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Made in the UK

Mast Group flying the flag for diagnostics The UK owned and based Mast Group is a market leading manufacturer and supplier of diagnostics worldwide for clinical, veterinary and industrial testing. The Mast Group Ltd has been a manufacturer of in-vitro diagnostic products, specialising in Microbiology, for over 55 years and continues to be at the forefront of development in this field. Mast was recently awarded the Medilink North West and Medilink UK Outstanding Achievement awards in honour of their flagship product the Mast Uri®System - an innovative, semi-automated laboratory solution for the microbiological analysis of urine samples. In comparison to traditional bacterial culture based methodologies, the Mast Uri®System offers higher throughputs, simplified processing and rapid turnaround times, while significantly reducing cost and waste. This award win demonstrates the strength and diversity of products within the healthcare technology group. The building of a new factory has now begun, and will offer a modern stateof-the-art facility, which Mast plans to transfer manufacturing to during 2016. The Mast Group is continuing with its programme to invest in

Mast Uri®Systems have been placed in NHS and private pathology groups across the UK. Systems have also been placed in Hungary and in Ireland, and Mast continues to look at developing new markets in Europe and further afield for the Uri®System.

both its manufacturing facilities and further research and development in innovative products to serve the needs of both the national and international markets. UK evaluations of the Mast Uri®System demonstrated significant cost savings when compared to conventional methods, allowing for a considerable improvement in result turnaround time; typically >95% results reported within 24 hours, which is essential within today’s NHS. This enables laboratories to make more efficient and effective use of their staff allowing for approximately 50% of staff time to be re-allocated. The Mast Uri®System is proving to be advantageous in assisting in the early detection of antimicrobial resistance resulting in early alerts for Infection Control helping to contain the spread of resistant bacterial strains and allowing for the optimisation of patient treatment. Antibiotic resistance has long been a problem that continues to worsen, and as the incidence of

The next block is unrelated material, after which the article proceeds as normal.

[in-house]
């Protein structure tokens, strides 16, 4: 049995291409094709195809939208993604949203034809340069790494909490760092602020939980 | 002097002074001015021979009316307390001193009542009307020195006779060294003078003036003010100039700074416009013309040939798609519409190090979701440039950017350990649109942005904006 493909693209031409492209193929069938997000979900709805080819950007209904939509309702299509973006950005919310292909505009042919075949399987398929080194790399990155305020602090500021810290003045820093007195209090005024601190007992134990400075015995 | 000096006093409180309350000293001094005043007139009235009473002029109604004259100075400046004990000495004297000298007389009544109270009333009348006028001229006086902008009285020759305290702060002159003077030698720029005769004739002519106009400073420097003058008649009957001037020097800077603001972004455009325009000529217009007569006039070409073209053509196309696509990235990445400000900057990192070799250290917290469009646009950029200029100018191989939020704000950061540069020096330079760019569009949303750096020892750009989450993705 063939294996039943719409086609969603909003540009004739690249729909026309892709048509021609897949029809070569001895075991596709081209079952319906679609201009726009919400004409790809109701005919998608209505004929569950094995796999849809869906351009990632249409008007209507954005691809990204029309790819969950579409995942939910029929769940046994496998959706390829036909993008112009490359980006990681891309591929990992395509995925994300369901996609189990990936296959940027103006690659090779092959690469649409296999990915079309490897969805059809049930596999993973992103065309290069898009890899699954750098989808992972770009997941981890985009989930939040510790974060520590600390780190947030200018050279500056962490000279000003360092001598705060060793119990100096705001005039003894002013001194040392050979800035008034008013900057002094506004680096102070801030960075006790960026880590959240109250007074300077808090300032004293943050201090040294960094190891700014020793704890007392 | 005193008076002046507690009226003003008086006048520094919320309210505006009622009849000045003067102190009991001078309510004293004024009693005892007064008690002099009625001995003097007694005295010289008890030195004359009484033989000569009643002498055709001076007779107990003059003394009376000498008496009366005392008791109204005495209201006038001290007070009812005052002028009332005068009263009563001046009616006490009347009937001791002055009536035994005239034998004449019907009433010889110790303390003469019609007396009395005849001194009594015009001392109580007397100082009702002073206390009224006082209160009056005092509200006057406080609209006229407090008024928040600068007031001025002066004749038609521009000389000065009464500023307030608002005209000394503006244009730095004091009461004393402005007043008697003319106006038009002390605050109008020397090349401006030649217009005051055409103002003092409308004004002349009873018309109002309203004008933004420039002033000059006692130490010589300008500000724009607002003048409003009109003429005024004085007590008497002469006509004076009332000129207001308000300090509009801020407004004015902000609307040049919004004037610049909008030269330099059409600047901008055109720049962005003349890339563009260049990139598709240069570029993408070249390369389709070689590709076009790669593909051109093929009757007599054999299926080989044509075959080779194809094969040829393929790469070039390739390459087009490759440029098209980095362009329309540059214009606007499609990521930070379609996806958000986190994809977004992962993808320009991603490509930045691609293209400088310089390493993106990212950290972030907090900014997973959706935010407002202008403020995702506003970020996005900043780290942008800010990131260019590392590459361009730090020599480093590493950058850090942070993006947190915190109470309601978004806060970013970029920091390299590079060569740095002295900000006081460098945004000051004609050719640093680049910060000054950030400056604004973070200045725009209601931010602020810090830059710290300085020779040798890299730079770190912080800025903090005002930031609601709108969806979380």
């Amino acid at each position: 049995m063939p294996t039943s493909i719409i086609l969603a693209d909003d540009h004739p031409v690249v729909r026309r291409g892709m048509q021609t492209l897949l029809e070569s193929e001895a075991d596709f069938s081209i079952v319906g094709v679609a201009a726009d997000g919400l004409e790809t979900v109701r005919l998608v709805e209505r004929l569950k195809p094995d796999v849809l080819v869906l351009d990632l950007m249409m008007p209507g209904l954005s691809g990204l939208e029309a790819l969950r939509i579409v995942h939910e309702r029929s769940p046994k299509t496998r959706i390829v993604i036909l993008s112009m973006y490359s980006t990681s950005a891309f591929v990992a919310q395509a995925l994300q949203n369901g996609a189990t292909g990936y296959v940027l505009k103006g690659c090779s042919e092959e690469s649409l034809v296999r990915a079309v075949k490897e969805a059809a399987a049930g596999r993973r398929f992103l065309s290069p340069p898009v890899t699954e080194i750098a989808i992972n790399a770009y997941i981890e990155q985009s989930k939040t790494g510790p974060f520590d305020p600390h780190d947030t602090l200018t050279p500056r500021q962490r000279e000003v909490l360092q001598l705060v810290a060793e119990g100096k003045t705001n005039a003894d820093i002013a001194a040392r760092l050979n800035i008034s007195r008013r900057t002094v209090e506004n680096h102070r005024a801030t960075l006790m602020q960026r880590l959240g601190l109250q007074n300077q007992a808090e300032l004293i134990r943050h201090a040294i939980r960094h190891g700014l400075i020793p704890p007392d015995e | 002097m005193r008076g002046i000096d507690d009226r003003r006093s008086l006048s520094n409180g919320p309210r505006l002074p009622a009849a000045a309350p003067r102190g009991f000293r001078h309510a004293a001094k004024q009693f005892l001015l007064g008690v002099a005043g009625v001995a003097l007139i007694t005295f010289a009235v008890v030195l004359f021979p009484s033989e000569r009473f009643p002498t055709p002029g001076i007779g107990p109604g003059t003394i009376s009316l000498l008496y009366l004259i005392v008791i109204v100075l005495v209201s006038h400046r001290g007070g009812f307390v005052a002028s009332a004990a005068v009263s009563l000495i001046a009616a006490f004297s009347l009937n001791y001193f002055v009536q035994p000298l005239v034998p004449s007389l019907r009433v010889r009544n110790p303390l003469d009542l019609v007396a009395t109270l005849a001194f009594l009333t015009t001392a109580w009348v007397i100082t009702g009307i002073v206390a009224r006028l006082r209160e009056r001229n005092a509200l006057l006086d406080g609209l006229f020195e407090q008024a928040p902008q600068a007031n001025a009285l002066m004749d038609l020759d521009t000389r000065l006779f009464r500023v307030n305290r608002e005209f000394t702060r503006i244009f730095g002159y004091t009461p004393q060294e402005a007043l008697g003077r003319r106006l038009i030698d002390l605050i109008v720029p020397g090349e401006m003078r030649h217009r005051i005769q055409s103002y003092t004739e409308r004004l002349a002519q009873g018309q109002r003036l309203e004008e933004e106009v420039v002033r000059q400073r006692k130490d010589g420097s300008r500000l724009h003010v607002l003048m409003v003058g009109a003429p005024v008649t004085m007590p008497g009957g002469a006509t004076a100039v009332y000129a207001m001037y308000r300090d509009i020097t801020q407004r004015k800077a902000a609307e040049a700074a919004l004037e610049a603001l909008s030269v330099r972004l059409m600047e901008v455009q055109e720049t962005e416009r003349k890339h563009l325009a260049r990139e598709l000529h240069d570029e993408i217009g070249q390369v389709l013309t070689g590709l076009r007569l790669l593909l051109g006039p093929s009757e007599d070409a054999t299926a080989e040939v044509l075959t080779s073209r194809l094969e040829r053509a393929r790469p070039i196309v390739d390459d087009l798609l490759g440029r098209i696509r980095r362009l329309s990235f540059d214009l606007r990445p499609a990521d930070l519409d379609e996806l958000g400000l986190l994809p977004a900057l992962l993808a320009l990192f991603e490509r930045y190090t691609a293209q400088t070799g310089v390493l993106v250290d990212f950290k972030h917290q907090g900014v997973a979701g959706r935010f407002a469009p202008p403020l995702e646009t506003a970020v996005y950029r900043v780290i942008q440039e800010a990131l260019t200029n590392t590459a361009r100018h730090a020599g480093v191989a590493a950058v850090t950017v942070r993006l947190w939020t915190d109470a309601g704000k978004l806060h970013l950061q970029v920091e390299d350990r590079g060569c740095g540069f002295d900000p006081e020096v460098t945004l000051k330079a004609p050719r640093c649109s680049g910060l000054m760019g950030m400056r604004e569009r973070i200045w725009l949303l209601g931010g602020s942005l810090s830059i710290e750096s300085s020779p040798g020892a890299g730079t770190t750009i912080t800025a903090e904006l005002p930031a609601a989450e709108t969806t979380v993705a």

antimicrobial resistance rises, the range of effective antibiotics continues to decline. It is hugely important that laboratories have access to simple and successful identification methods to ensure efficient sample processing and reliable results. The Mast Uri®System also benefits the patient allowing for a more rapid escalation or de-escalation of therapy in the acute setting, but also allows for swift patient review in the community. For these patients the rapid turnaround of microbiology specimens may be critical in initiating the correct antibiotic at the earliest possible stage, and the provision of a Mast Uri®System in the microbiology laboratory can help in fulfilling these vital criteria. Mast is committed in supporting the clinicians and Biomedical Scientists in the on-going battle against antibiotic resistance and can offer a range of specialised products, including the Mast Uri®System, designed for the reliable detection of resistant organisms.